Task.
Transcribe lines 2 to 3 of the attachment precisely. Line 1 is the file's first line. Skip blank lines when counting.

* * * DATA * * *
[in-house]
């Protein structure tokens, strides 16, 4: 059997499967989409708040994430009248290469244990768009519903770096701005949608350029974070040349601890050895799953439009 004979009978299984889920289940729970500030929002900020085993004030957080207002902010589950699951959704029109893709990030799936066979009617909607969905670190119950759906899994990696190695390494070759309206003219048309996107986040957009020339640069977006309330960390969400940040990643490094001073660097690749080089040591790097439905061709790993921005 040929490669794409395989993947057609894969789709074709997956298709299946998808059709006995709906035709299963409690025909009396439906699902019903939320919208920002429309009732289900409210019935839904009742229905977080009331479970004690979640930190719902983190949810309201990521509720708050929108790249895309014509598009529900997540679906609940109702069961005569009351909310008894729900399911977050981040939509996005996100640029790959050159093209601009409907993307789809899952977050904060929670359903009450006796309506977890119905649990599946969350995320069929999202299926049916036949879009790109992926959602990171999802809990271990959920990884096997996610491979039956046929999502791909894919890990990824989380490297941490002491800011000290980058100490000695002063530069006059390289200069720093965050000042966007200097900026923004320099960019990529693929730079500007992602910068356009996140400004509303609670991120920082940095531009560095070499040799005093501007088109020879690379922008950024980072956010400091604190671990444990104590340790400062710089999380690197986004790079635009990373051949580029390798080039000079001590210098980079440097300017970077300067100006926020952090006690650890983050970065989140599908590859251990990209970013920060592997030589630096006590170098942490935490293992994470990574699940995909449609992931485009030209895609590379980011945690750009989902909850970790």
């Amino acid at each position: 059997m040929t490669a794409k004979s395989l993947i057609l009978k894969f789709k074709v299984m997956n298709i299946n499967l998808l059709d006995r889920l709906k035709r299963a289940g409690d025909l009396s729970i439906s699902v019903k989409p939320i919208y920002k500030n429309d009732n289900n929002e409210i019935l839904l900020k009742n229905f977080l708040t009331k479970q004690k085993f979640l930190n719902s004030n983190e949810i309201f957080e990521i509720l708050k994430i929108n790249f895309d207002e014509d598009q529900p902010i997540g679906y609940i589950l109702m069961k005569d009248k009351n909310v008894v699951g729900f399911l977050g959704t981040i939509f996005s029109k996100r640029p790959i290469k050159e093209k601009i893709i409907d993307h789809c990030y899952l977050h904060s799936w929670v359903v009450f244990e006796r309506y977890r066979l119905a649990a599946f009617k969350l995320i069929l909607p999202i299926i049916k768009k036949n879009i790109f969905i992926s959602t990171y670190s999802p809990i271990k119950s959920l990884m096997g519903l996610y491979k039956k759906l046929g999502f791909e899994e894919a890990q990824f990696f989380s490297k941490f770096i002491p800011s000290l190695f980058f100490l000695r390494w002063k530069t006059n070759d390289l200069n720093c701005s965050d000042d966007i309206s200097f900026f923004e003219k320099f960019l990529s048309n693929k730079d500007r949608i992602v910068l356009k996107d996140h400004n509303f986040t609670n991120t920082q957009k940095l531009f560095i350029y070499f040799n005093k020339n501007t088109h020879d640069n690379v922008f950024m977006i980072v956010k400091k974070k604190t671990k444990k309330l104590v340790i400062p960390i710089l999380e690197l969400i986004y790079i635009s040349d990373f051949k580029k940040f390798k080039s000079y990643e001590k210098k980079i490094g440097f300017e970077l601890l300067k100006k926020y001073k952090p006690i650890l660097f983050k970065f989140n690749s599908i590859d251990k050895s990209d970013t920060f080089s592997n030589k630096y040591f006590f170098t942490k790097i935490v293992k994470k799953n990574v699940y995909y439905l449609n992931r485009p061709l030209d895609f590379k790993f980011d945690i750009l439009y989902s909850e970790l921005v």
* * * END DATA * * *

């Protein structure tokens, strides 16, 4: 059997499967989409708040994430009248290469244990768009519903770096701005949608350029974070040349601890050895799953439009 004979009978299984889920289940729970500030929002900020085993004030957080207002902010589950699951959704029109893709990030799936066979009617909607969905670190119950759906899994990696190695390494070759309206003219048309996107986040957009020339640069977006309330960390969400940040990643490094001073660097690749080089040591790097439905061709790993921005 040929490669794409395989993947057609894969789709074709997956298709299946998808059709006995709906035709299963409690025909009396439906699902019903939320919208920002429309009732289900409210019935839904009742229905977080009331479970004690979640930190719902983190949810309201990521509720708050929108790249895309014509598009529900997540679906609940109702069961005569009351909310008894729900399911977050981040939509996005996100640029790959050159093209601009409907993307789809899952977050904060929670359903009450006796309506977890119905649990599946969350995320069929999202299926049916036949879009790109992926959602990171999802809990271990959920990884096997996610491979039956046929999502791909894919890990990824989380490297941490002491800011000290980058100490000695002063530069006059390289200069720093965050000042966007200097900026923004320099960019990529693929730079500007992602910068356009996140400004509303609670991120920082940095531009560095070499040799005093501007088109020879690379922008950024980072956010400091604190671990444990104590340790400062710089999380690197986004790079635009990373051949580029390798080039000079001590210098980079440097300017970077300067100006926020952090006690650890983050970065989140599908590859251990990209970013920060592997030589630096006590170098942490935490293992994470990574699940995909449609992931485009030209895609590379980011945690750009989902909850970790």
């Amino acid at each position: 059997m040929t490669a794409k004979s395989l993947i057609l009978k894969f789709k074709v299984m997956n298709i299946n499967l998808l059709d006995r889920l709906k035709r299963a289940g409690d025909l009396s729970i439906s699902v019903k989409p939320i919208y920002k500030n429309d009732n289900n929002e409210i019935l839904l900020k009742n229905f977080l708040t009331k479970q004690k085993f979640l930190n719902s004030n983190e949810i309201f957080e990521i509720l708050k994430i929108n790249f895309d207002e014509d598009q529900p902010i997540g679906y609940i589950l109702m069961k005569d009248k009351n909310v008894v699951g729900f399911l977050g959704t981040i939509f996005s029109k996100r640029p790959i290469k050159e093209k601009i893709i409907d993307h789809c990030y899952l977050h904060s799936w929670v359903v009450f244990e006796r309506y977890r066979l119905a649990a599946f009617k969350l995320i069929l909607p999202i299926i049916k768009k036949n879009i790109f969905i992926s959602t990171y670190s999802p809990i271990k119950s959920l990884m096997g519903l996610y491979k039956k759906l046929g999502f791909e899994e894919a890990q990824f990696f989380s490297k941490f770096i002491p800011s000290l190695f980058f100490l000695r390494w002063k530069t006059n070759d390289l200069n720093c701005s965050d000042d966007i309206s200097f900026f923004e003219k320099f960019l990529s048309n693929k730079d500007r949608i992602v910068l356009k996107d996140h400004n509303f986040t609670n991120t920082q957009k940095l531009f560095i350029y070499f040799n005093k020339n501007t088109h020879d640069n690379v922008f950024m977006i980072v956010k400091k974070k604190t671990k444990k309330l104590v340790i400062p960390i710089l999380e690197l969400i986004y790079i635009s040349d990373f051949k580029k940040f390798k080039s000079y990643e001590k210098k980079i490094g440097f300017e970077l601890l300067k100006k926020y001073k952090p006690i650890l660097f983050k970065f989140n690749s599908i590859d251990k050895s990209d970013t920060f080089s592997n030589k630096y040591f006590f170098t942490k790097i935490v293992k994470k799953n990574v699940y995909y439905l449609n992931r485009p061709l030209d895609f590379k790993f980011d945690i750009l439009y989902s909850e970790l921005v």